by Jérôme Rigot, PhD
USDA Forest Service
USDA researchers have identified the neonicotinoid insecticide clothianidin as a likely contributor to monarch butterfly declines in North America. The USDA research was published online April 3rd, 2015 in the journal Science of Nature.
Neonicotinoids have been strongly implicated in pollinator declines worldwide; they are neurotoxins that are partially banned in the European Union. A recent report indicates (see references at the end of full article) that neonicotinoids, such as clothianidin (Bayer), are a particular hazard because, unlike most pesticides, they are soluble molecules. From soil or seed treatments they can reach nectar and are found in pollen.
Neonicotinoids are now the most widely used pesticides in the world. Up until now there has been negligible research on the effects of neonicotinoids on butterflies. This new report is therefore the first to link neonicotinoids to monarch butterfly survival and reproduction.
In their experiments the USDA researchers showed that clothianidin can impact monarch caterpillars at doses as low as 1 part per billion (ppb). The effects seen were on caterpillar size, caterpillar weight, and caterpillar survival. The lethal concentration (LC50) was found to be 15 ppb.
In this research project, the caterpillars were exposed to clothianidin-treated food for only 36 hours. However, the researchers noted that in agricultural environments caterpillar exposure would likely be greater than in the experimental conditions set for this project; furthermore, in nature butterfly caterpillars would also be exposed to other pesticides, including other neonicotinoids.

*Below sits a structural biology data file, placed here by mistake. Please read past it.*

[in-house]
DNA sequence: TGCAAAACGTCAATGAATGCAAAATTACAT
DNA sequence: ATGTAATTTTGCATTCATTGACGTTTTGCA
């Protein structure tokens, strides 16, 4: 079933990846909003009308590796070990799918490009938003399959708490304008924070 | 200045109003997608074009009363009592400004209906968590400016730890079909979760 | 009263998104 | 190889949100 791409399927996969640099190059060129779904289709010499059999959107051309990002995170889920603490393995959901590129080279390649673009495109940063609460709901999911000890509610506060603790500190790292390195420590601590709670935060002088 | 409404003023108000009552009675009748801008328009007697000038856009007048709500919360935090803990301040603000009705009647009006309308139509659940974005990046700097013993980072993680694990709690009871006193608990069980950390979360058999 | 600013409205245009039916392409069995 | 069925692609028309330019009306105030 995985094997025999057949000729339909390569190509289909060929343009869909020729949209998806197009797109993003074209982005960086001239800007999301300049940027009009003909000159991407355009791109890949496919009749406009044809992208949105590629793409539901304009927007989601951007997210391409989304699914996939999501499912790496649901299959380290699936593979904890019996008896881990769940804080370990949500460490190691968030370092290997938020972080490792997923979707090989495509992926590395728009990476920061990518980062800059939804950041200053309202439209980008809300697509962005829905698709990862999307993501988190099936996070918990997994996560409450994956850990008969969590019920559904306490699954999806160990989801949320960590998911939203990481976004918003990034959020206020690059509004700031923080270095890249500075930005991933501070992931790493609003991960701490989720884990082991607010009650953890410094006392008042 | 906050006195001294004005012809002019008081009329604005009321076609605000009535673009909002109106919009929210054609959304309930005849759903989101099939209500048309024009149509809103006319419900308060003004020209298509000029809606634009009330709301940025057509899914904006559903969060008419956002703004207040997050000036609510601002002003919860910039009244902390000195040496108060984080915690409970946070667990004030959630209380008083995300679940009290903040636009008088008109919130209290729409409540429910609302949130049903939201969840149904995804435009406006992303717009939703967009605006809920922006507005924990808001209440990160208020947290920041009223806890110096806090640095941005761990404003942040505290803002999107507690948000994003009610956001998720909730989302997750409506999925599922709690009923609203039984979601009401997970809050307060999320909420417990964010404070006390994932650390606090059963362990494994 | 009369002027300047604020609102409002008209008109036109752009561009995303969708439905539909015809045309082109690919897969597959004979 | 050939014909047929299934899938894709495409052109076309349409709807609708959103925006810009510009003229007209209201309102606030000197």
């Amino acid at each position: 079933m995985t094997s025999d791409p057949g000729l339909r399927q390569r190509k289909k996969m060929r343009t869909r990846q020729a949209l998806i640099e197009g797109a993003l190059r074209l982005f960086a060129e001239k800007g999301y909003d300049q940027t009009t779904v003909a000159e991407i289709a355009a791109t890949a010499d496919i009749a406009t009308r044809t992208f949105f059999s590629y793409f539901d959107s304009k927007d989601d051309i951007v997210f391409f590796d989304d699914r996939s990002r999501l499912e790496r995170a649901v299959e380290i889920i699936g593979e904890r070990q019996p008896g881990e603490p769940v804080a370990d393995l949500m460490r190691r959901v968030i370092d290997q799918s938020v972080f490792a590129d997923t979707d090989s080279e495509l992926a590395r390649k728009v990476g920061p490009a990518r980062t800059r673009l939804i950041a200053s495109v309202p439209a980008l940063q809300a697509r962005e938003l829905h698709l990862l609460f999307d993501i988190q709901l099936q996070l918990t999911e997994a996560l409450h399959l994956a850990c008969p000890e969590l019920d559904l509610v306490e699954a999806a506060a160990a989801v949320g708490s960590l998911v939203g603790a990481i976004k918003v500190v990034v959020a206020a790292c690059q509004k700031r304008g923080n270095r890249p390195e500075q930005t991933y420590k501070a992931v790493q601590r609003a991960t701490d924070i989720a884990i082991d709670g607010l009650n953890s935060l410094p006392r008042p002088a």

In sampling experiments from corn-growing areas in South Dakota the researchers found on average over 1 ppb clothianidin in milkweed plants.
Based on this study’s results, the USDA researchers concluded that “neonicotinoids could negatively affect larval monarch populations.” They added, “Although preliminary, this study clearly shows that monarch larvae are exposed to clothianidin in the field at potentially harmful doses of the toxin.”
More on this from Independentsciencenews.org at:
Comment from Cornucopia scientist Jérôme Rigot, PhD, Farm and Food Policy Analyst:
The study states: “The lethal concentration (LC50) was found to be 15 parts per billion.”: This is a very low level; however, the implications are that much lower levels of neonicotinoids as well as synergistic effects with other pesticides at very low levels (1 ppb or less), as suggested in the text, would significantly and negatively affect caterpillars’ health.
Extrapolating from the study results, the synergistic action of pesticides, even at levels below 1 ppb (levels that may not be detected by the EPA’s current analytical equipment), can significantly and detrimentally impact the health of organisms (including humans) that come in contact (e.g., ingest) with a vegetable or fruit that has been sprayed from seed to harvest by a variety of pesticides and likely is covered by and/or contains a number of pesticide residues at trace levels.